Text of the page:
Such inventors think of themselves as having the one and only true free energy device -- "all others are bunk and a waste of time, why isn't everyone beating a path to my door, where the true solution can be found?"
What can make things difficult for an observer is that at first sight, the genuine and entirely sane inventor who makes a true breakthrough and the deluded psychotic will often look and sound very similar. Once again, the litmus test of truth is "can these claims be validated?"
I'm not a psychoanalyst, but I suspect that one of the diagnostic criteria for psychotic delusions is that the person thus afflicted does not have a track record of even one success in the area of their claims. They may have been extremely successful in another area of life in former times, but since the psychotic break, they have not had anything succeed.
I would not classify psychotics as fraudsters, necessarily. Not all who claim to have invented some miraculous free energy device should be regarded primarily as fraudsters. Psychosis is a mental disorder, whereas Fraud itself is a voluntary, criminal act. Thus in our courts, the mentally ill fraudster would be treated more leniently because of his or her mental disorder, and would not be penalised as severely as a witting scam artist.
Ironically, I would also guess that because the psychotic usually doesn't actually have valid technology, that one of the common attributes of a psychotic is a willingness to attract praise for sharing openly what they have. They are likely to be more than willing to open source their ideas. Occasionally, one will see the other side of this coin, and like Gollum in 'Lord of the Rings', our poor sick claimant will hide in the dark, clinging on to his entirely imaginary discoveries.
More rarely, we find psychotic personalities whose psychosis is manifested in other areas, such as their business approach. It has been suggested in all seriousness that many of the top bosses of Fortune 500 companies meet some or all of the characteristics of psychosis. In such a case the technology they claim to have may have merit. On the other hand, someone with a good business sense and a happy stable family life could be deluded about the technology they are promoting. Hence, in all these cases, it is vitally important not to "throw the baby out with the bath water."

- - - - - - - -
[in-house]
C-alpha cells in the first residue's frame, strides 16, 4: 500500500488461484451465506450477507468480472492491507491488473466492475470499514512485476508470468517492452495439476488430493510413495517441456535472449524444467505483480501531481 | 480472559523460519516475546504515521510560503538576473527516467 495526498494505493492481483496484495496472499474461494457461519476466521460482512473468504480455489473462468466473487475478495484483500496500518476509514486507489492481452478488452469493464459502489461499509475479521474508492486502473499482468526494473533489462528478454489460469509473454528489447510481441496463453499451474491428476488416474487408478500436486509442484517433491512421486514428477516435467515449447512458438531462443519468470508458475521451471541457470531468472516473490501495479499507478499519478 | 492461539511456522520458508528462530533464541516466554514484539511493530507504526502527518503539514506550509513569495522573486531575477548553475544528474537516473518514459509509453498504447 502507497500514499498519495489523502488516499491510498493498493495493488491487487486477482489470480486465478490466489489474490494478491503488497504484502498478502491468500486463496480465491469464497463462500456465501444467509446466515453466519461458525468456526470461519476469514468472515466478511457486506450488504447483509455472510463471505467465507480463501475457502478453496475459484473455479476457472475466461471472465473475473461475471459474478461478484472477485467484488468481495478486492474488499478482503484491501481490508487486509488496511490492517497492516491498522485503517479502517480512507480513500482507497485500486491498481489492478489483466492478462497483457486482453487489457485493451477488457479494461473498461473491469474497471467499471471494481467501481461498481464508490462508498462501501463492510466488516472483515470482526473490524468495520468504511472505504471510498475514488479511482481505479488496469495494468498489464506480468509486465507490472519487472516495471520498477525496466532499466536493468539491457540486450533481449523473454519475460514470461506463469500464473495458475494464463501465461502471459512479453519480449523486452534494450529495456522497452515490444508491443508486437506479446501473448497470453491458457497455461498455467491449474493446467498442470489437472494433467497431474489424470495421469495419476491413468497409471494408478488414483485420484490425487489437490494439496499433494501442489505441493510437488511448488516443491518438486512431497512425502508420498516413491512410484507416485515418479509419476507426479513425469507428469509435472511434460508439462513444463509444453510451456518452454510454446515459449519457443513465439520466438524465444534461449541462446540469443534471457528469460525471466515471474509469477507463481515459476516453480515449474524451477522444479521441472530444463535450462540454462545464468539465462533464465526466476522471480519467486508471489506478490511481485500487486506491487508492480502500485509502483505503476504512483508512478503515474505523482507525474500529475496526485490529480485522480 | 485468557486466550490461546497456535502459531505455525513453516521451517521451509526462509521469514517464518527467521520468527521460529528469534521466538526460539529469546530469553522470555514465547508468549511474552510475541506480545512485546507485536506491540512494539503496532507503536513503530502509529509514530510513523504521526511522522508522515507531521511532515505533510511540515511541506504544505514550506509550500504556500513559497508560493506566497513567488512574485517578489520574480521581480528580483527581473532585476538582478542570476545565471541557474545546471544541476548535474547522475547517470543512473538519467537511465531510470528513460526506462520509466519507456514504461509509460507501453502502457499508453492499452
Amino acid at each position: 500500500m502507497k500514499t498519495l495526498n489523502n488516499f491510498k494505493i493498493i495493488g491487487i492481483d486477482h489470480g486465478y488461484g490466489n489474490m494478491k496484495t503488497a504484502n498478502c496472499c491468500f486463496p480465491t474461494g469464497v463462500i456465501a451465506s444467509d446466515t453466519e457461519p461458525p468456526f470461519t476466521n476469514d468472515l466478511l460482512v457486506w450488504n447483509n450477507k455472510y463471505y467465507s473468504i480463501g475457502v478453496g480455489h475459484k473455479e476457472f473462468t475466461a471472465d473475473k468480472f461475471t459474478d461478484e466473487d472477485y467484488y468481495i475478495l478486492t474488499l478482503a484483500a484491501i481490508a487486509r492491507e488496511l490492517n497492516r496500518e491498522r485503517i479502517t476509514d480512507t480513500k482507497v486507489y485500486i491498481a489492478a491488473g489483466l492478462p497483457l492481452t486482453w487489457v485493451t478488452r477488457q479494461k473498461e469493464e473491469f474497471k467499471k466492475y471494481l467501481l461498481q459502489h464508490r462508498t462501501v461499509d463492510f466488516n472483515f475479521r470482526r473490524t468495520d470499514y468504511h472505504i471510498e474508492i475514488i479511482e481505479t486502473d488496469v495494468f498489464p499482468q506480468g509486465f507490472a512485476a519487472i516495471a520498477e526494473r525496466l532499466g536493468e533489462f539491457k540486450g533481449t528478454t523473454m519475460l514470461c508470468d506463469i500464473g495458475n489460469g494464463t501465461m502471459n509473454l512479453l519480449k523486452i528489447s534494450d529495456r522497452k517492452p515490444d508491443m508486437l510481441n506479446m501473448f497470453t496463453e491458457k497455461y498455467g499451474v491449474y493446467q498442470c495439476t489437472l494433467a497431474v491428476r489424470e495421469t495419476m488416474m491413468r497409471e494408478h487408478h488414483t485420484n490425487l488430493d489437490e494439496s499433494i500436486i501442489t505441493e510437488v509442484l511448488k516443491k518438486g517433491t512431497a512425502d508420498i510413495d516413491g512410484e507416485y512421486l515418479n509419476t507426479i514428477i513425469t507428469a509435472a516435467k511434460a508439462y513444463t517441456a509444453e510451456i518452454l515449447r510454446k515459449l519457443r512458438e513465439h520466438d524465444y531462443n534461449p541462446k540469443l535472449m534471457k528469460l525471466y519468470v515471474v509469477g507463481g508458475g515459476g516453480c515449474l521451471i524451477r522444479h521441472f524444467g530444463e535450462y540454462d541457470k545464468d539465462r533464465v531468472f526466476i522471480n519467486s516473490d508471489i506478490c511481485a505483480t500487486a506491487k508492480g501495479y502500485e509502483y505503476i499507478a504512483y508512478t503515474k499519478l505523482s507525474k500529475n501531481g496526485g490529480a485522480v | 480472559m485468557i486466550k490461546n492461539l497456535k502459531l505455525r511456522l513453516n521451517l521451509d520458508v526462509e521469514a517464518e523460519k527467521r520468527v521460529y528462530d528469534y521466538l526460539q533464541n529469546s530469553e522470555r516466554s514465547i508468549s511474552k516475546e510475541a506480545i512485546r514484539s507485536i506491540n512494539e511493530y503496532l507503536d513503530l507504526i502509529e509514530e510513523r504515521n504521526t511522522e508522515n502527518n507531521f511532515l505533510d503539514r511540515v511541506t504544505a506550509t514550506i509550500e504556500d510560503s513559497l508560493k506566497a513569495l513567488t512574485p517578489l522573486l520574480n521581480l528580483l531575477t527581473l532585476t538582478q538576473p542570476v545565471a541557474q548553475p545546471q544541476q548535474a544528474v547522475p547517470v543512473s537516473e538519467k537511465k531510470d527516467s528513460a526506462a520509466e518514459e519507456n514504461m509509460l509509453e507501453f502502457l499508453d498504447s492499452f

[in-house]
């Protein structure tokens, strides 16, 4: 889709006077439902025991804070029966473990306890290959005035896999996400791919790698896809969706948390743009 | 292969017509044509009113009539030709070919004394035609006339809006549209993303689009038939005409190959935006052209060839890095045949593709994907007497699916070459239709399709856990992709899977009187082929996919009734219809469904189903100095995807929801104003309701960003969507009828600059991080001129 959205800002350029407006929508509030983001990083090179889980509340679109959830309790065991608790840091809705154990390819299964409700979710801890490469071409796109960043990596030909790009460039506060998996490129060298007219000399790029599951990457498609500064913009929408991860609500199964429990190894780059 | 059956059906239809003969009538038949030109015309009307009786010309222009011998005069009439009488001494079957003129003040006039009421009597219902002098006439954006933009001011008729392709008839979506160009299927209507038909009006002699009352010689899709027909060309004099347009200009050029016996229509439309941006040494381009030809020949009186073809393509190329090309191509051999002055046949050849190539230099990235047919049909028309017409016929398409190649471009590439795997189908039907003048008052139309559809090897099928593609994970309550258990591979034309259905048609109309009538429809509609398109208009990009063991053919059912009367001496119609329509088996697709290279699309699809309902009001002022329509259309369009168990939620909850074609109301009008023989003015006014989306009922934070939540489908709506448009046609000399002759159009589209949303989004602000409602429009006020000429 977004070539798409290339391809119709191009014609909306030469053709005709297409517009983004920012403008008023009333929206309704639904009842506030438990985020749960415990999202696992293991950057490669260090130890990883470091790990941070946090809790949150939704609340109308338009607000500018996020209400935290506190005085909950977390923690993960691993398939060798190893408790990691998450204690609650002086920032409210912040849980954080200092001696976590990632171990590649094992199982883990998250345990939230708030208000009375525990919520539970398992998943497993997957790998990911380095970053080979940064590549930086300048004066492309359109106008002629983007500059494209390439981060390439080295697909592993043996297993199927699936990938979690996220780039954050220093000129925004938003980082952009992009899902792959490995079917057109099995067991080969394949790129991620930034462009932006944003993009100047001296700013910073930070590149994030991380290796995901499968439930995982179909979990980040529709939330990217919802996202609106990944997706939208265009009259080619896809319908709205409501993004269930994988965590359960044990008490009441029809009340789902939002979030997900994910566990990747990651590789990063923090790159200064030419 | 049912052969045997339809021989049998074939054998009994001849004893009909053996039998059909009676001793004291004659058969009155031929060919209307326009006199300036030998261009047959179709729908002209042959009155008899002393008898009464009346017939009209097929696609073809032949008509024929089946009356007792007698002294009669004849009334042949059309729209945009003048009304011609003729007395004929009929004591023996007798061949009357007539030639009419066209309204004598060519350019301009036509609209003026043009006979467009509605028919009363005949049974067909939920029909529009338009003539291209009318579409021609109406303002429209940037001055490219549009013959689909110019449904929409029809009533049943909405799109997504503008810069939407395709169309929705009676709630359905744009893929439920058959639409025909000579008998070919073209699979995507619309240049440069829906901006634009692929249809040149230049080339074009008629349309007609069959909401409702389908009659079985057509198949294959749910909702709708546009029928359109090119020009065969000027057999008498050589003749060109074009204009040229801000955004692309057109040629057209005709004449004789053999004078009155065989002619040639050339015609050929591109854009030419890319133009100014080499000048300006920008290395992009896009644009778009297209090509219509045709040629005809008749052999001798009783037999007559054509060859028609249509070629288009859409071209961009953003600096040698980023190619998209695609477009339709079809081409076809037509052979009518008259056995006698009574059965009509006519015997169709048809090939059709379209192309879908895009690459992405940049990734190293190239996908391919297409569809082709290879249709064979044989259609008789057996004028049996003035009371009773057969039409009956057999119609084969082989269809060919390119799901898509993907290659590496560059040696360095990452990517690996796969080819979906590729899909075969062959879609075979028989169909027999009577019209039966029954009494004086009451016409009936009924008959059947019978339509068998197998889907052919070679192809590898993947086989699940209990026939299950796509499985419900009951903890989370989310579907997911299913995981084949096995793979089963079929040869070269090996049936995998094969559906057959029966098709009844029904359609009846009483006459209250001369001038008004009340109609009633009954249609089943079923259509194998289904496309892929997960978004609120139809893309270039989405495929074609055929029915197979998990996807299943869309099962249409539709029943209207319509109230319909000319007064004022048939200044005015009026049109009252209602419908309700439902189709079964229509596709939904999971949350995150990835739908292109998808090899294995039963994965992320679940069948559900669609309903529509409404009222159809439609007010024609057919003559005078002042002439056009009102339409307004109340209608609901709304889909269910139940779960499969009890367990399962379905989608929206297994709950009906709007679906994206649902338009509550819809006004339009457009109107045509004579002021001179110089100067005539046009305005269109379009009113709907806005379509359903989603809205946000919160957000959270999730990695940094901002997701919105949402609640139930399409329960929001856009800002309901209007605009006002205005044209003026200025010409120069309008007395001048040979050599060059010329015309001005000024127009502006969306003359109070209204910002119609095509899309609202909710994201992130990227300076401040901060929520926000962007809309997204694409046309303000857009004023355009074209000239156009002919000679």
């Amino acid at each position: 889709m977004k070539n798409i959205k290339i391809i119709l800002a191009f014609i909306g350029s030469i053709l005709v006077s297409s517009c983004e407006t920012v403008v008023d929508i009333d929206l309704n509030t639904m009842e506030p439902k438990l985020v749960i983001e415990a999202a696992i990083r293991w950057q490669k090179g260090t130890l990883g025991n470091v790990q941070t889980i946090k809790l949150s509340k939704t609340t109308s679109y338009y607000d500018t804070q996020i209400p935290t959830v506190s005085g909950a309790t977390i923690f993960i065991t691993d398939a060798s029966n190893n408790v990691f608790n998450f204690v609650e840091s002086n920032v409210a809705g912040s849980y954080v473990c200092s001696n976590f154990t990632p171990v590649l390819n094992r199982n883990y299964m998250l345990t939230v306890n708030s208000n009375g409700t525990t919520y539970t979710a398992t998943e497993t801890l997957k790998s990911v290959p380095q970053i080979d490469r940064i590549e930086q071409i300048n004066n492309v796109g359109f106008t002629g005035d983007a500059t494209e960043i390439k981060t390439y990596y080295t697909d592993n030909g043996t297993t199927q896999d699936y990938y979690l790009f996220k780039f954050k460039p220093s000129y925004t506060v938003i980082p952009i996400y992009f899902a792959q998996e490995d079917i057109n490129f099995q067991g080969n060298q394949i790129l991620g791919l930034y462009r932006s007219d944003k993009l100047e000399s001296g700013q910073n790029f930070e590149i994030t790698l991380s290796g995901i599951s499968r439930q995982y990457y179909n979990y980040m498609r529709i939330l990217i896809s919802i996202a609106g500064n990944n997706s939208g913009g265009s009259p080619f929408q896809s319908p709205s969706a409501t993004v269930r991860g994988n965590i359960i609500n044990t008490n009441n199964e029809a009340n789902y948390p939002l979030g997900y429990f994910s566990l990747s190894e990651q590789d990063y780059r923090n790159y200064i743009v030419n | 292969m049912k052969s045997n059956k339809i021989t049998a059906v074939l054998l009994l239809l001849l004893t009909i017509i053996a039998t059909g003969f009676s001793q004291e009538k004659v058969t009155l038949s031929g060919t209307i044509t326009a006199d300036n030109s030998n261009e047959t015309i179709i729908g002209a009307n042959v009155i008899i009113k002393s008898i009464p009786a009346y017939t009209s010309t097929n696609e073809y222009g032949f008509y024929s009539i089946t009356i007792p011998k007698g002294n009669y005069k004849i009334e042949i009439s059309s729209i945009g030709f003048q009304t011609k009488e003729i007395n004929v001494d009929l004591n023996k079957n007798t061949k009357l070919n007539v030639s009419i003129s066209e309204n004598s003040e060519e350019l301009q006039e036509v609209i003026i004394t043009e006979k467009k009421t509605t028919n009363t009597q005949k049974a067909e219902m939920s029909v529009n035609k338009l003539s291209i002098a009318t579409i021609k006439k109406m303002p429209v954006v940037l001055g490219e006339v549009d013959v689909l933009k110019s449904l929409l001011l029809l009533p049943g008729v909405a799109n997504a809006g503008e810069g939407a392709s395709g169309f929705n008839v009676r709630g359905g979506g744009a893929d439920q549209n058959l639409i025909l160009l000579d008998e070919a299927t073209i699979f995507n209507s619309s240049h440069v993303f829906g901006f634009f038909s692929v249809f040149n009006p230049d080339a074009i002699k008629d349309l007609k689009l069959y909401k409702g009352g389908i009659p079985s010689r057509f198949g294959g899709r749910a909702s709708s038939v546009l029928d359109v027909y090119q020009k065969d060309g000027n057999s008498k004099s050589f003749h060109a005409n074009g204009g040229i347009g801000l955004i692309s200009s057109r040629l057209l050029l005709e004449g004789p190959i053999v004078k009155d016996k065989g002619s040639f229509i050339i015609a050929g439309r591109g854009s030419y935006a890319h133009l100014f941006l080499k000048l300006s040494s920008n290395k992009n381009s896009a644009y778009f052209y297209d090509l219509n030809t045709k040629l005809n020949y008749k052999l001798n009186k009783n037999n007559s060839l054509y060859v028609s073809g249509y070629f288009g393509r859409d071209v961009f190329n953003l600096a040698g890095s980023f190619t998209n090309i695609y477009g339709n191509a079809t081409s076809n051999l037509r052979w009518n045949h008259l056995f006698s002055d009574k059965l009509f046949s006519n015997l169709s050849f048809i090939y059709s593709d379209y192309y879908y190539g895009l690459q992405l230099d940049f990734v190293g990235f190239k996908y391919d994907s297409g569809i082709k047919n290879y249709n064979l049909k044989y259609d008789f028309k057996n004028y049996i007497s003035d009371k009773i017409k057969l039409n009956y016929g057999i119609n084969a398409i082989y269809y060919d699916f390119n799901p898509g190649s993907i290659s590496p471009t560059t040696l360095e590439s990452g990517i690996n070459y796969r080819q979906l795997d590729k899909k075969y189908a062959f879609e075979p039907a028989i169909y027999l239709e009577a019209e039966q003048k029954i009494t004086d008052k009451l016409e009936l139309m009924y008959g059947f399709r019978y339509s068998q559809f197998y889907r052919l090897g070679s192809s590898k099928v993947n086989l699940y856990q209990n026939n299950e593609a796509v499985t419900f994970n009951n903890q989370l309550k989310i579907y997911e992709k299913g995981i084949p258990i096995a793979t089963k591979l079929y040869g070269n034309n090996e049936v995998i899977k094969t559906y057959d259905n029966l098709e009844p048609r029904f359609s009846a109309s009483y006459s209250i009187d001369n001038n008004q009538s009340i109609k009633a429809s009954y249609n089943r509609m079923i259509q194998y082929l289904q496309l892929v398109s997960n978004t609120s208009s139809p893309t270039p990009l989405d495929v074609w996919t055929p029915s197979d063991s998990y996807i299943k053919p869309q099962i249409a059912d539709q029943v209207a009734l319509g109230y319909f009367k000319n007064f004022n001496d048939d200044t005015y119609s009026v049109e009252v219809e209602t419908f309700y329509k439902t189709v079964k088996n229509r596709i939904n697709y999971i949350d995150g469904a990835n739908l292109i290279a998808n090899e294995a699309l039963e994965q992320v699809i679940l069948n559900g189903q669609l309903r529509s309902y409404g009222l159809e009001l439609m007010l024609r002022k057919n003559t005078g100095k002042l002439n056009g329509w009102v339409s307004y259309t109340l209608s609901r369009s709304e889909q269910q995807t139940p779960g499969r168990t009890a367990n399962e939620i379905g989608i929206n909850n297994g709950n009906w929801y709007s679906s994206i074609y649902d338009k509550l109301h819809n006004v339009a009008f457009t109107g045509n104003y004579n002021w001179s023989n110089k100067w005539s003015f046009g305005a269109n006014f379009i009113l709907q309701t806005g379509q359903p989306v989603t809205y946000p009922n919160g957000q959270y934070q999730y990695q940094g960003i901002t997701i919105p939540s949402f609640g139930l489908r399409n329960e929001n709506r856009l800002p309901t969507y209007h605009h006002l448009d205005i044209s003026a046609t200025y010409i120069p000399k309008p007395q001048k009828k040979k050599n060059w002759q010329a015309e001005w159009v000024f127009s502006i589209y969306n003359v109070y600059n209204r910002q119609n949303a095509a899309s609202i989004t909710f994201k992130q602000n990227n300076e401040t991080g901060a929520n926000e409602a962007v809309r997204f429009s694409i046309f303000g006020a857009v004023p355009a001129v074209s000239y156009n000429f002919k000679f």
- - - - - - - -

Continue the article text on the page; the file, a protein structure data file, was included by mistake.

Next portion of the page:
Looked at charitably, it would seem that psychotics, though delusional, can plant seeds of thought or even inspiration in others that could possibly bear fruit in productive ways. Every healthy nut has a tree latent inside.
From a cautionary point of view, we need to be careful not to spend unwarranted time or resources on helping the deluded pursue their impossible dreams. This does neither them or us much good. Remember that a spiritual synonym for psychosis can be demonic possession -- not a source of revelation that is likely to bear good fruit.
- "It is possible for people with some mental conditions to be extra creative, outside of the box thinkers. If they are given medication, it is possible that this creativity will be reduced."
Think of autistic-savants, and also of the wildly creative visions of the Absinthe drinkers of old Paris. In this latter case, neurotoxins in the liquor -- known as 'the green fairy' -- made them crazy and capable of great flights of artistic invention, too. Unfortunately, it also led them to a sad and premature death.
In the News
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- Featured: Free Energy > Spirituality >
Free Energy Psychosis - A directory of resources, information, and an examination of the sometimes strange psychological 'landscape of the mind' which some have, who seek exotic 'free energy'. Also, cautions about jumping to quickly to such a conclusion about someone, since legitimate geniuses through history have possessed similar appearance. Every healthy nut has a tree latent inside. (PESWiki; May 9, 2013)
- Directory:Buyer Beware